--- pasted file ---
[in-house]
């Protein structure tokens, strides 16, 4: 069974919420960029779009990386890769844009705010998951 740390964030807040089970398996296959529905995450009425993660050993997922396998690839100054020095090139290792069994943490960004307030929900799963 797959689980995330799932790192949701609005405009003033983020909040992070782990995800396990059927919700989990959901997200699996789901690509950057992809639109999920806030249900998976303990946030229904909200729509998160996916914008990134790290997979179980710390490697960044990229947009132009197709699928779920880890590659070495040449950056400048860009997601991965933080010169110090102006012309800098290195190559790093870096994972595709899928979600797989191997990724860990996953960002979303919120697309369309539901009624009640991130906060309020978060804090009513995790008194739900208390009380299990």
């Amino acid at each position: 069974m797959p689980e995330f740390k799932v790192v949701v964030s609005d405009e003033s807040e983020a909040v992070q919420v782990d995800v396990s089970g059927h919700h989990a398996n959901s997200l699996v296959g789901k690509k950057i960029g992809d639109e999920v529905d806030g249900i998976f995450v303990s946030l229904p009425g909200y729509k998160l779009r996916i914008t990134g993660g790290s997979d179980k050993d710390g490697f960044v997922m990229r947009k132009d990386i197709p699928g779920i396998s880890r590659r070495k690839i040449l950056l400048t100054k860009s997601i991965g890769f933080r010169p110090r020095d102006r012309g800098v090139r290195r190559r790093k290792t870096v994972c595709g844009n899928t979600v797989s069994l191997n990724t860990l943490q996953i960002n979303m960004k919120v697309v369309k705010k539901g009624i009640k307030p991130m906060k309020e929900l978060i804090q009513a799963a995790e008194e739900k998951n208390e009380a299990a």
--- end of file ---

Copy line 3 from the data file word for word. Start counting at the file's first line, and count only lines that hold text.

């Amino acid at each position: 069974m797959p689980e995330f740390k799932v790192v949701v964030s609005d405009e003033s807040e983020a909040v992070q919420v782990d995800v396990s089970g059927h919700h989990a398996n959901s997200l699996v296959g789901k690509k950057i960029g992809d639109e999920v529905d806030g249900i998976f995450v303990s946030l229904p009425g909200y729509k998160l779009r996916i914008t990134g993660g790290s997979d179980k050993d710390g490697f960044v997922m990229r947009k132009d990386i197709p699928g779920i396998s880890r590659r070495k690839i040449l950056l400048t100054k860009s997601i991965g890769f933080r010169p110090r020095d102006r012309g800098v090139r290195r190559r790093k290792t870096v994972c595709g844009n899928t979600v797989s069994l191997n990724t860990l943490q996953i960002n979303m960004k919120v697309v369309k705010k539901g009624i009640k307030p991130m906060k309020e929900l978060i804090q009513a799963a995790e008194e739900k998951n208390e009380a299990a």